By state law and by most assisted living (AL) residential community regulations, all applicants for a residential slot in an AL community have to undergo a pre-admission assessment not more than 30 days prior to moving in. This is a medical check-up to be performed by the residents own physician or one that works with the AL community.
1. Explain the purpose of the assessment
The purpose of the pre-admission assessment is to get a picture of the current state of health of the resident. This will help the community prepare for the transition of the resident as well as to prepare for his or her likeliest needs.
This medical examination need not be a stressful task for the patient, the relatives, or the doctor. If you have a relative who will be moving to an assisted living community, there are things that you can do to prepare for the check-up, and give the physician the information that he or she needs to adequately and accurately assess the patient.
2. Prepare all available medical records and medications of the patient.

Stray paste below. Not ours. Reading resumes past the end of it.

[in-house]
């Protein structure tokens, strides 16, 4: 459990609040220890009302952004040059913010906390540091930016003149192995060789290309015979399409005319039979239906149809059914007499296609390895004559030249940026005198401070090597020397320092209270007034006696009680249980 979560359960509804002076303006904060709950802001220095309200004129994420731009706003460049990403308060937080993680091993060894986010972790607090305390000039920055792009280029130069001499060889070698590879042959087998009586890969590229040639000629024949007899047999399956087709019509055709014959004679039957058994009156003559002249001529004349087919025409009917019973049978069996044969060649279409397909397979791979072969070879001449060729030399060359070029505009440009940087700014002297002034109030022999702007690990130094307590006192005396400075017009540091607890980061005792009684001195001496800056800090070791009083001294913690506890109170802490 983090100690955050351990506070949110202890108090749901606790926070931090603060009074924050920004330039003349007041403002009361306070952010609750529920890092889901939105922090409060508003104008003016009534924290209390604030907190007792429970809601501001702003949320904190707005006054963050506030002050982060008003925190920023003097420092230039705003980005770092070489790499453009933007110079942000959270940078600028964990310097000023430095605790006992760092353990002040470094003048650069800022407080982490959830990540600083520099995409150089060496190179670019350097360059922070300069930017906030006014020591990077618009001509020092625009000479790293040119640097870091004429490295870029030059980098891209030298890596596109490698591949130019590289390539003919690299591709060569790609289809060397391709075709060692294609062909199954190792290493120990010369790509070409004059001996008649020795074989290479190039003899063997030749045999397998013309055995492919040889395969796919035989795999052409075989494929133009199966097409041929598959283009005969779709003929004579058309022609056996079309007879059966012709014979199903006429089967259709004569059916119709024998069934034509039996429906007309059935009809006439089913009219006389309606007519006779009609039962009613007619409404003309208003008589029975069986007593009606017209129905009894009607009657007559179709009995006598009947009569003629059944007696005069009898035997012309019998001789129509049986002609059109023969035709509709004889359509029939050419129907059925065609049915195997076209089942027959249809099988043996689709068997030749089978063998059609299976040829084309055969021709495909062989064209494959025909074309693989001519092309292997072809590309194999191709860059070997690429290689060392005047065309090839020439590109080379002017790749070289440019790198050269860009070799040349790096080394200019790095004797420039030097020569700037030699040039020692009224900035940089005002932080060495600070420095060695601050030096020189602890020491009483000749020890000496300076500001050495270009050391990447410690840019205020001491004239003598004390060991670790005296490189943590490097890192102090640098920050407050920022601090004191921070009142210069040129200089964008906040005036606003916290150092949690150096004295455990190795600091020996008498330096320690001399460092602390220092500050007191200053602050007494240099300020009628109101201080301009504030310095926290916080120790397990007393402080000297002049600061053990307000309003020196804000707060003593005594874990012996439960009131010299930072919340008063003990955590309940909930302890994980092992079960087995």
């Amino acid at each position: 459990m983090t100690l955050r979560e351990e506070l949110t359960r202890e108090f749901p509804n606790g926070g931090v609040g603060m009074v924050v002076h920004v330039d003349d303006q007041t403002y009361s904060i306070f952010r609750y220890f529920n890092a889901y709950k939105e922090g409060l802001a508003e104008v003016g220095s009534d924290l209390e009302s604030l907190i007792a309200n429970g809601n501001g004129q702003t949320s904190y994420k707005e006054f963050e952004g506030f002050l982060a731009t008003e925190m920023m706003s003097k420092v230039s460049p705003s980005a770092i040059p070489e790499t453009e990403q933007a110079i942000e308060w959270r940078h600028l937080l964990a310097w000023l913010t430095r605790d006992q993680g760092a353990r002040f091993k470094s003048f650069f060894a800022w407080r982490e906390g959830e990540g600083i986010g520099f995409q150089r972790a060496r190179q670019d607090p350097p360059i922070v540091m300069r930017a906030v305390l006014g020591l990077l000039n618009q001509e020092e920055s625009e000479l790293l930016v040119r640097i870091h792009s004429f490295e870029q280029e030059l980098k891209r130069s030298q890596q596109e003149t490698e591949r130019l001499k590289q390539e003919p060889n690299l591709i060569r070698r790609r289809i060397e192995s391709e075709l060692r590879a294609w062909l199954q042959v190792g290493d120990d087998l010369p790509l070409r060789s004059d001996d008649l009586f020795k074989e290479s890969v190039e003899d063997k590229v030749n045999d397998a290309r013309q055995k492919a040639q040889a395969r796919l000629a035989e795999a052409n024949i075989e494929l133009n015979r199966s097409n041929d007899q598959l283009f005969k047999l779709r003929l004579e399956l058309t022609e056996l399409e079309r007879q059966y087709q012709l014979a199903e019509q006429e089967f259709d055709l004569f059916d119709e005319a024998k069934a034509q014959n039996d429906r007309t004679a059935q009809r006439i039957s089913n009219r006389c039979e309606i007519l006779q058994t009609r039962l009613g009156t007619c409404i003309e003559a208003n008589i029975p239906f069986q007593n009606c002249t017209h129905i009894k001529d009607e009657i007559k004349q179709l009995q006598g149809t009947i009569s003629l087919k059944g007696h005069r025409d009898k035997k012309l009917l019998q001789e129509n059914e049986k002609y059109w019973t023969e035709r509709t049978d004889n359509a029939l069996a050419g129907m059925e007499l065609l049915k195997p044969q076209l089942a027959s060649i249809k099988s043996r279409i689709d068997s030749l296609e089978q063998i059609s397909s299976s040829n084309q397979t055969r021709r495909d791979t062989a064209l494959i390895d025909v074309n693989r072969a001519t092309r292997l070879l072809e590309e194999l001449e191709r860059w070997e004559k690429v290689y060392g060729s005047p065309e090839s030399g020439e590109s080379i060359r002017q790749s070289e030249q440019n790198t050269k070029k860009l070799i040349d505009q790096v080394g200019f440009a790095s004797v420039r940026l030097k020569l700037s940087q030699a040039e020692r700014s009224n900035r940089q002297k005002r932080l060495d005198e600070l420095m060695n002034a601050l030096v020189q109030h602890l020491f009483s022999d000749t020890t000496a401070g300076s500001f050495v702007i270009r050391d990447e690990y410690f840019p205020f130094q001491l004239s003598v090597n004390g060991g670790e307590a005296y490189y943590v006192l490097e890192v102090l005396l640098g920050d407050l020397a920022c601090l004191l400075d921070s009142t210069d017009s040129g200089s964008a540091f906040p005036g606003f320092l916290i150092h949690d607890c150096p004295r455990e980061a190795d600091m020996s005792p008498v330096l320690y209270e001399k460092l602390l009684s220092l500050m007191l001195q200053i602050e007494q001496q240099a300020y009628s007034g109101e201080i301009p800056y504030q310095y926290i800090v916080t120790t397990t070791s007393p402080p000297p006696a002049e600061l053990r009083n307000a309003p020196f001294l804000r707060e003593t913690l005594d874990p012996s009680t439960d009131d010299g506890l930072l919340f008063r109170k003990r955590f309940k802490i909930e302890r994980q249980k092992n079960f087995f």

All information about the patient including past and present medical history should be on hand for the assessment. Don’t rely on your or your loved one’s memory to recall medical events or facts. If you can, try to provide a one-page medical history for the doctor. Likewise, have a list of all current prescriptions on hand.
3. Open your home to the doctor’s visit.
If the patient has special needs associated with activities of daily living, it is important that the doctor also have an idea what these are. Show the doctor around the house and be sure to focus on areas the patient frequents. If special equipment or facilities have been installed, show these as well. It will even be helpful for the patient to show the doctor how he or she goes around the house and interacts with the physical environment.
4. Write down unique particulars.
There will be a few things that the doctor will not routinely cover or might not emphasize during the history-taking part of the pre-admission assessment. Special concerns like preferences for food, physical activities, unique habits or personality traits might not be of routine medical significance, but they are important nonetheless. These particulars will help the staff of the AL community prepare for your loved one joining their community.
5. Prepare your questions.
Finally, make sure that you also write down your own questions for the doctor. This is a good opportunity to take advantage of getting medical advice from a physician regarding what else can be done for your loved one. If the physician comes from the AL community, then this is also a good time to get more information about how your loved one will be treated in the facility. Again, it is better to have questions written down than to trust personal recall.